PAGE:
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after removal of my gall bladder experiencing problems w/ bowel movement and hearburn

By Anonymous September 19, 2011 - 11:46am
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I had surgery 2 yrs,. ago for the removal of my gall bladder.. NOW I have been experiencing problems w/my bowel movement,,, I dont have stool bowl s anymore...its more like a "mudslide" its happens so quickly I sometimes dont have time to make it to the bathroom in time... NOW, I have been expeeriencing heartburn as soon as I eat or drink ANYTHING>> It doesnt seem to go away for a long while. What is going on w/me?? A response would be appreciated as quickly as possible...

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I can appreciate your concern regarding these two symptoms. The urgency to have a bowel movement and loose consistency of the stool must be very disturbing. Have you spoken with your gastroenterologist about these symptoms?
I am not making a diagnosis, but you could possibly be experiencing postcholecystectomy syndrome (PCS). PCS is caused by alterations in bile flow due to the loss of the reservoir function of the gallbladder. Two types of problems may arise. The first problem is continuously increased bile flow into the upper GI tract, which may contribute to esophagitis and gastritis. This may be what is causing heartburn after eating or drinking.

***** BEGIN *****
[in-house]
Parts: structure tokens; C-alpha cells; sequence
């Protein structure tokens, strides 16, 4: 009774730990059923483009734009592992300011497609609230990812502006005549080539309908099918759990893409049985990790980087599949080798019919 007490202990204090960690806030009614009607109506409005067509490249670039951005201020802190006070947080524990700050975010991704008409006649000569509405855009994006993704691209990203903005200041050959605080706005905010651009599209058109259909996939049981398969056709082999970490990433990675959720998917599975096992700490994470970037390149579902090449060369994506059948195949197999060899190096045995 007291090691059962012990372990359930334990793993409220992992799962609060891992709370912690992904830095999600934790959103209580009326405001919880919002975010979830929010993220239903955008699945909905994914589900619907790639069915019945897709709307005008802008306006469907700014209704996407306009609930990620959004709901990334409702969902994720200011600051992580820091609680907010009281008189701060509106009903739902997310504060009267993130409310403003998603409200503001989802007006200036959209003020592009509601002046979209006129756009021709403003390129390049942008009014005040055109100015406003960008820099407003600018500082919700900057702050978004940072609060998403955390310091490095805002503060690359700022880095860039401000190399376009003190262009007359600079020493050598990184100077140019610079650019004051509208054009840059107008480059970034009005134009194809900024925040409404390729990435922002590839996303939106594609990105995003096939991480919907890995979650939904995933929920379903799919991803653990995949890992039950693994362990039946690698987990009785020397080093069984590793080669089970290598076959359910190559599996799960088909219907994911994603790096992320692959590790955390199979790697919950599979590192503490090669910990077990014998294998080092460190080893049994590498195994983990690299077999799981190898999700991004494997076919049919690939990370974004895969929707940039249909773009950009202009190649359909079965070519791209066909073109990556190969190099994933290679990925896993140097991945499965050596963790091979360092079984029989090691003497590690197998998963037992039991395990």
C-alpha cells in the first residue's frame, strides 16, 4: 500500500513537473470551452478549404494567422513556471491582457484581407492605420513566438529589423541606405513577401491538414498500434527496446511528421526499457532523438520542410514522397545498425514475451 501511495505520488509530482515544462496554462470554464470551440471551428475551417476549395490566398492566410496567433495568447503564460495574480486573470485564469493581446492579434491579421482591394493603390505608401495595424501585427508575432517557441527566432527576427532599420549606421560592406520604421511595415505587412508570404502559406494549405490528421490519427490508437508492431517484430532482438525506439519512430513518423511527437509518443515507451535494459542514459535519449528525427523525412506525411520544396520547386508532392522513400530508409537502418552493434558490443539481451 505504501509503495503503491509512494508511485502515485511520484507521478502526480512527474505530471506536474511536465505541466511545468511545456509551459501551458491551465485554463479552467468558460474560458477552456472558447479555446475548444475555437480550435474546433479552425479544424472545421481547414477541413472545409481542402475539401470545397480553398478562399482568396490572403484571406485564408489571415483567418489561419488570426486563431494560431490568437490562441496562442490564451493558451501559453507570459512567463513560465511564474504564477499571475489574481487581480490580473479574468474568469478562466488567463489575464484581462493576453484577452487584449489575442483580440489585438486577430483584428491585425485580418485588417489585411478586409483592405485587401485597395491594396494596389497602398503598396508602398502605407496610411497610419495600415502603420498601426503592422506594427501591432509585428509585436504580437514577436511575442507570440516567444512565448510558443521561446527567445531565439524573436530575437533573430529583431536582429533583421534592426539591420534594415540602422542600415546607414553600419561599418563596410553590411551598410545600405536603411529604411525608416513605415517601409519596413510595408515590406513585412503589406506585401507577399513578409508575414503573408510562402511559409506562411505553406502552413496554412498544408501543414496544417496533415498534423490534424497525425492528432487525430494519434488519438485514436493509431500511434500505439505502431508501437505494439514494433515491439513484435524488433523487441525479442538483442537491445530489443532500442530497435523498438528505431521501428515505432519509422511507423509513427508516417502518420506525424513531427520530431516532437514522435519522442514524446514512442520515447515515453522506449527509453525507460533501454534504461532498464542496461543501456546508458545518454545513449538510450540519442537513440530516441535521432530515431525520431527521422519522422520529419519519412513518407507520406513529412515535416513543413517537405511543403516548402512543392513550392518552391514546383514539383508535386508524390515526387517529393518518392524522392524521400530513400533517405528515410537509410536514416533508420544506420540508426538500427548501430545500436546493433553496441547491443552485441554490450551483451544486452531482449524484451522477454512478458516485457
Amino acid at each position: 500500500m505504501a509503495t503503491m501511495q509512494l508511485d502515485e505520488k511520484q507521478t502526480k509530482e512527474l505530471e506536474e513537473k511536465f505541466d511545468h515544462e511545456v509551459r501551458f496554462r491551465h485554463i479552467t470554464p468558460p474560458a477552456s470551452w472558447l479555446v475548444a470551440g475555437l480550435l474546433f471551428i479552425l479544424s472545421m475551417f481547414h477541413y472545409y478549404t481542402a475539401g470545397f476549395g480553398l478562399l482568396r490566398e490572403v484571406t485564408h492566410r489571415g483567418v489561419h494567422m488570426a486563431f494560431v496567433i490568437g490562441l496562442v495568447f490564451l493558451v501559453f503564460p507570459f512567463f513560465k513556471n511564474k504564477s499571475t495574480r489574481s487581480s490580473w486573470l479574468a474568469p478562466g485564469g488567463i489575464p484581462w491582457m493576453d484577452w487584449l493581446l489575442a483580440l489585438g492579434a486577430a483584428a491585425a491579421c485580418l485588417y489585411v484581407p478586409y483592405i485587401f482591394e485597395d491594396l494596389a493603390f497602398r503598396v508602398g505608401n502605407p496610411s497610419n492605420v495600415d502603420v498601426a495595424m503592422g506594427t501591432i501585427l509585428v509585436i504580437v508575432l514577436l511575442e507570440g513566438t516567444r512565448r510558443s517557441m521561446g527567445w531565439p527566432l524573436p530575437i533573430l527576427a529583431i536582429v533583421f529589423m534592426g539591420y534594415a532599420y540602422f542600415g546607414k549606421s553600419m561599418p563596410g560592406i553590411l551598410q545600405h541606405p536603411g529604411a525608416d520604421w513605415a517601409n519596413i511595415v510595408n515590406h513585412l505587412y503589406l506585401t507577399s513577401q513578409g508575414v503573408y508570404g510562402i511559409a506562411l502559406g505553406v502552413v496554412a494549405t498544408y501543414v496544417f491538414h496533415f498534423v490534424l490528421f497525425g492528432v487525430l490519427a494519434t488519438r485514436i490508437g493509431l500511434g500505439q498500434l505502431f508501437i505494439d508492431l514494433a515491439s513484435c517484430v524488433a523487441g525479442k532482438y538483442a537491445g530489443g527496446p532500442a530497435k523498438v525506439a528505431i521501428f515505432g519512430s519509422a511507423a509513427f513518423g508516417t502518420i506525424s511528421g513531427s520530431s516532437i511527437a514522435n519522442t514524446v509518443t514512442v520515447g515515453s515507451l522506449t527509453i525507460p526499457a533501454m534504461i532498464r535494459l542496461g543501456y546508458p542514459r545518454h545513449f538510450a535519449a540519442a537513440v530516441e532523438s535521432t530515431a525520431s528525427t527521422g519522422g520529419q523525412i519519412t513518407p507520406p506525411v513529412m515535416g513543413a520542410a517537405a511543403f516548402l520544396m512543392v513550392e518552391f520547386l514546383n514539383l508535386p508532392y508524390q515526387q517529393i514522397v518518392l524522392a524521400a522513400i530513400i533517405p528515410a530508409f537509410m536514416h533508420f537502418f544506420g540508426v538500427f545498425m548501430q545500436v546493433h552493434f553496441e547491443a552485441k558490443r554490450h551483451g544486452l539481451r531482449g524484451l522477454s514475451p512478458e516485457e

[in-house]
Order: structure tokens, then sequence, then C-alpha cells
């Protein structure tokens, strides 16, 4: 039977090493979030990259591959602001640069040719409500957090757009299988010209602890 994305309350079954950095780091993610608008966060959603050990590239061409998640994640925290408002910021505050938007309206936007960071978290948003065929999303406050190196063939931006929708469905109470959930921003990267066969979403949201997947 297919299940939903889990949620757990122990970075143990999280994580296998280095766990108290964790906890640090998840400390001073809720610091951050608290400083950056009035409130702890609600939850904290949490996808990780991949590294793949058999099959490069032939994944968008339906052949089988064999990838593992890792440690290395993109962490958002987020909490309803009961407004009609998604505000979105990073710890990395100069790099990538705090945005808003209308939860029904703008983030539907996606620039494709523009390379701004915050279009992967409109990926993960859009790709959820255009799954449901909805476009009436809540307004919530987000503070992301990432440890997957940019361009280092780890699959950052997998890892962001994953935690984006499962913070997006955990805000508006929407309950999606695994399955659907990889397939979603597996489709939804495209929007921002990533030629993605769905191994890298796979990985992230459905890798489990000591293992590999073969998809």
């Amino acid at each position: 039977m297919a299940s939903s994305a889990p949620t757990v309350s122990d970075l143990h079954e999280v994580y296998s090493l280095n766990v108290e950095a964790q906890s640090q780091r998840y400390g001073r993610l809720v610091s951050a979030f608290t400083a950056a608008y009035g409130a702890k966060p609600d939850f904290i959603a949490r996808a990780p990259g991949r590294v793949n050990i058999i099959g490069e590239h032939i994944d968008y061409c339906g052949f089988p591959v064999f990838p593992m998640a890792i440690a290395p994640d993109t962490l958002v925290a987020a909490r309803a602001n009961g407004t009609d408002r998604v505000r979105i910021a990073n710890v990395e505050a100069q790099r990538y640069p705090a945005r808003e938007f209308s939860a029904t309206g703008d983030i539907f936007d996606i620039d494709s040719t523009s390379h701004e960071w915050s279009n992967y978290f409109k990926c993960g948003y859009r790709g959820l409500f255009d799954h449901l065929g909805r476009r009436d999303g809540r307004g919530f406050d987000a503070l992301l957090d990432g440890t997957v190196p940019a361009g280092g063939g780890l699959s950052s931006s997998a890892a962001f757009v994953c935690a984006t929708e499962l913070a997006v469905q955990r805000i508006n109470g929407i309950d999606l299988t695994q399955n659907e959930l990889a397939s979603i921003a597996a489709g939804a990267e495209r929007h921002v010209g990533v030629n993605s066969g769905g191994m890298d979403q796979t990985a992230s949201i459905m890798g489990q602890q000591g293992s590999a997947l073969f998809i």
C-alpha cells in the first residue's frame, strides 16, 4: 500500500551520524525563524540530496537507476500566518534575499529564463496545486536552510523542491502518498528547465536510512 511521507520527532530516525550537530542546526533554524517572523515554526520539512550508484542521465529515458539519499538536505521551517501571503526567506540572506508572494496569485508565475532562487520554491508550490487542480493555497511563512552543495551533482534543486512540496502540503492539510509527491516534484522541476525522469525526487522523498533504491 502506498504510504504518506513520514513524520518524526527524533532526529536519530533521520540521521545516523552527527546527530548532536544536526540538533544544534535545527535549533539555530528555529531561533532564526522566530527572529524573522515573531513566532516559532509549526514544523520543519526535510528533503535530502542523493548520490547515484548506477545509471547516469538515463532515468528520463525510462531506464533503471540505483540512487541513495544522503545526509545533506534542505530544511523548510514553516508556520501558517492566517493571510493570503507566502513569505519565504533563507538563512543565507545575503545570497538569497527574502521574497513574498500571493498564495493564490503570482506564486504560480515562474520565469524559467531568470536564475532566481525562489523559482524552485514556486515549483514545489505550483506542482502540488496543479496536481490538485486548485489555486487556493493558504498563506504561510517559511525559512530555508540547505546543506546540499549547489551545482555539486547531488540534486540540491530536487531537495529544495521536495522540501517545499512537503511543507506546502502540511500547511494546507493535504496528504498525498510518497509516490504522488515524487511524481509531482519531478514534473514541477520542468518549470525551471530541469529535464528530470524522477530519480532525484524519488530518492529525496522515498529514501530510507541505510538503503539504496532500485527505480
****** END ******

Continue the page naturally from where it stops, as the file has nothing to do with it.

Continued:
The second consequence is related to the lower GI tract, where diarrhea and colicky lower abdominal pain may result.This may explain your urgency to have a bowel movement and the loose consistency of your stools.
According to Michael F. Picco, M.D. a Gastroenterologist with the Mayo Clinic, "It's not clear how many people develop the frequent loose, watery stools that characterize diarrhea after surgery to remove their gallbladders (cholecystectomy). Studies have found as few as 1 in 100 people undergoing gallbladder surgery or as many as 1 in 3 develops diarrhea. In most cases, the diarrhea resolves soon after the surgery. Rarely, it may last for years. The cause of diarrhea after gallbladder removal isn't clear. Some experts believe that it results from an increase in bile, especially bile acids, entering the large intestine — which may act as a laxative."
I hope this information has been helpful to you.


September 19, 2011 - 2:42pm
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